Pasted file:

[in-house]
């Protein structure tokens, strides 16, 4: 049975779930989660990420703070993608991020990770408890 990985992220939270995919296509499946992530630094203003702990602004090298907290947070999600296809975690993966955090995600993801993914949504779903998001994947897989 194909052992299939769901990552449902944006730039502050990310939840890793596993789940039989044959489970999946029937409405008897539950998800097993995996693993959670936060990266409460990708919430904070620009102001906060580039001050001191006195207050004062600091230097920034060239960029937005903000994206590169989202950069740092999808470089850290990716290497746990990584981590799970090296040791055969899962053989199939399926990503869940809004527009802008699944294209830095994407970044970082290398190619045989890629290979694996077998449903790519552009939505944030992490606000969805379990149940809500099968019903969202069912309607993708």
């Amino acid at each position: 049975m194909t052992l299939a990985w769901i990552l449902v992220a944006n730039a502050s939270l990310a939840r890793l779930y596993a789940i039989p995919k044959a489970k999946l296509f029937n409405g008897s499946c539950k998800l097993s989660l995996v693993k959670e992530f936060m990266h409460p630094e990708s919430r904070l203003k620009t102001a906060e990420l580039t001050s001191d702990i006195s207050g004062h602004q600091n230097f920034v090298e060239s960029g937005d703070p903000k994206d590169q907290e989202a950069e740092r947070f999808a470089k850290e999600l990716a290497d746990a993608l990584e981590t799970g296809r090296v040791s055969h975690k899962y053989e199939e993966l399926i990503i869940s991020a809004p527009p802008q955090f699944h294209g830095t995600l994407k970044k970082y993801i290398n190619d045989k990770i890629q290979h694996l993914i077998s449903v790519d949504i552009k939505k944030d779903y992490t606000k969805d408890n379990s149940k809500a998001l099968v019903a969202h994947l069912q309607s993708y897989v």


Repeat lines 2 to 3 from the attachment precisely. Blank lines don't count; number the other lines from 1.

């Protein structure tokens, strides 16, 4: 049975779930989660990420703070993608991020990770408890 990985992220939270995919296509499946992530630094203003702990602004090298907290947070999600296809975690993966955090995600993801993914949504779903998001994947897989 194909052992299939769901990552449902944006730039502050990310939840890793596993789940039989044959489970999946029937409405008897539950998800097993995996693993959670936060990266409460990708919430904070620009102001906060580039001050001191006195207050004062600091230097920034060239960029937005903000994206590169989202950069740092999808470089850290990716290497746990990584981590799970090296040791055969899962053989199939399926990503869940809004527009802008699944294209830095994407970044970082290398190619045989890629290979694996077998449903790519552009939505944030992490606000969805379990149940809500099968019903969202069912309607993708």
């Amino acid at each position: 049975m194909t052992l299939a990985w769901i990552l449902v992220a944006n730039a502050s939270l990310a939840r890793l779930y596993a789940i039989p995919k044959a489970k999946l296509f029937n409405g008897s499946c539950k998800l097993s989660l995996v693993k959670e992530f936060m990266h409460p630094e990708s919430r904070l203003k620009t102001a906060e990420l580039t001050s001191d702990i006195s207050g004062h602004q600091n230097f920034v090298e060239s960029g937005d703070p903000k994206d590169q907290e989202a950069e740092r947070f999808a470089k850290e999600l990716a290497d746990a993608l990584e981590t799970g296809r090296v040791s055969h975690k899962y053989e199939e993966l399926i990503i869940s991020a809004p527009p802008q955090f699944h294209g830095t995600l994407k970044k970082y993801i290398n190619d045989k990770i890629q290979h694996l993914i077998s449903v790519d949504i552009k939505k944030d779903y992490t606000k969805d408890n379990s149940k809500a998001l099968v019903a969202h994947l069912q309607s993708y897989v």